Just a small footnote to Scott Johnson's post at Power Line that touches on the 1864 Democratic platform.
I'm no fan of George McClellan, but to his credit he tactfully but firmly repudiated the most offensive portions of the platform when he accepted the Democratic nomination that year. Here's the key portion of McClellan's letter of acceptance (emphasis added):
The Union was originally formed by the exercise of a spirit of conciliation and compromise. To restore and preserve it, the same spirit must prevail in our councils and in the hearts of the people. The reestablishment of the Union, in all its integrity, is and must continue to be the indispensable condition in any settlement. So soon as it is clear, or even probable, that our present adversaries are ready for peace upon the basis of the Union, we should exhaust all the resources of statesmanship practiced by civilized nations, and taught by the traditions of the American people, consistent with the honor and interests of the country, to secure such peace, reestablish the Union, and guarantee for the future the constitutional rights of every State. The Union is the one condition of peace. We ask no more.
Let me add what I doubt not was, although unexpressed, the sentiment of the convention, as it is of the people they represent, that when any one State is willing to return to the Union it should be received at once with a full guarantee of all its constitutional rights. If a frank, earnest, and persistent effort to obtain these objects should fail, the responsibility for ulterior consequences will fall upon those who remain in arms against the Union, but the Union must be preserved at all hazards. I could not look in the face my gallant comrades of the army and navy who have survived so many bloody battles, and tell them that their labors, and the sacrifices of so many of our slain and wounded brethren, had been in vain, that we had abandoned that Union for which we have so often perilled our lives. A vast majority of our people, whether in the army and navy or at home, would, as I would, hail with unbounded joy the permanent restoration of peace on the basis of the Union under the Constitution, without the effusion of another drop of blood, but no peace can be permanent without Union.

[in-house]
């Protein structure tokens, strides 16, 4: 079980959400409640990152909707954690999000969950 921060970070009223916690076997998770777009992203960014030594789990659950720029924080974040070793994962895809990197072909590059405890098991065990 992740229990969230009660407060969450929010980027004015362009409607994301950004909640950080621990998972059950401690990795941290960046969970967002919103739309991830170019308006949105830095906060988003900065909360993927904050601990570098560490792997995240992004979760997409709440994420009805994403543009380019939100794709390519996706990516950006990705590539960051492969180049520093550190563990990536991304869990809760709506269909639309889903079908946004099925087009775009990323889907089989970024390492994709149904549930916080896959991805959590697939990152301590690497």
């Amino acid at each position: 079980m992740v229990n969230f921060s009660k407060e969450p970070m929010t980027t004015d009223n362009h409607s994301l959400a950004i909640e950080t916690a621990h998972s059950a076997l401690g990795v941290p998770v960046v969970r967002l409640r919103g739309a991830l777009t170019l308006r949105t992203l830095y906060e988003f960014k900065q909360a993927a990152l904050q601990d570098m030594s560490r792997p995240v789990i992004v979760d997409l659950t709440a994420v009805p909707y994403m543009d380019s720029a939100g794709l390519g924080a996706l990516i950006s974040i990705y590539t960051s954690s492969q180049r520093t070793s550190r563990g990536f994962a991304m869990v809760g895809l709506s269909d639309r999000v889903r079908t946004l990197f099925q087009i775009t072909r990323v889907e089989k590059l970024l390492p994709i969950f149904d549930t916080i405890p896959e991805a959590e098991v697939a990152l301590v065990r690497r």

Mercifully, Sherman having already taken Atlanta, McClellan's candidacy was dead on arrival.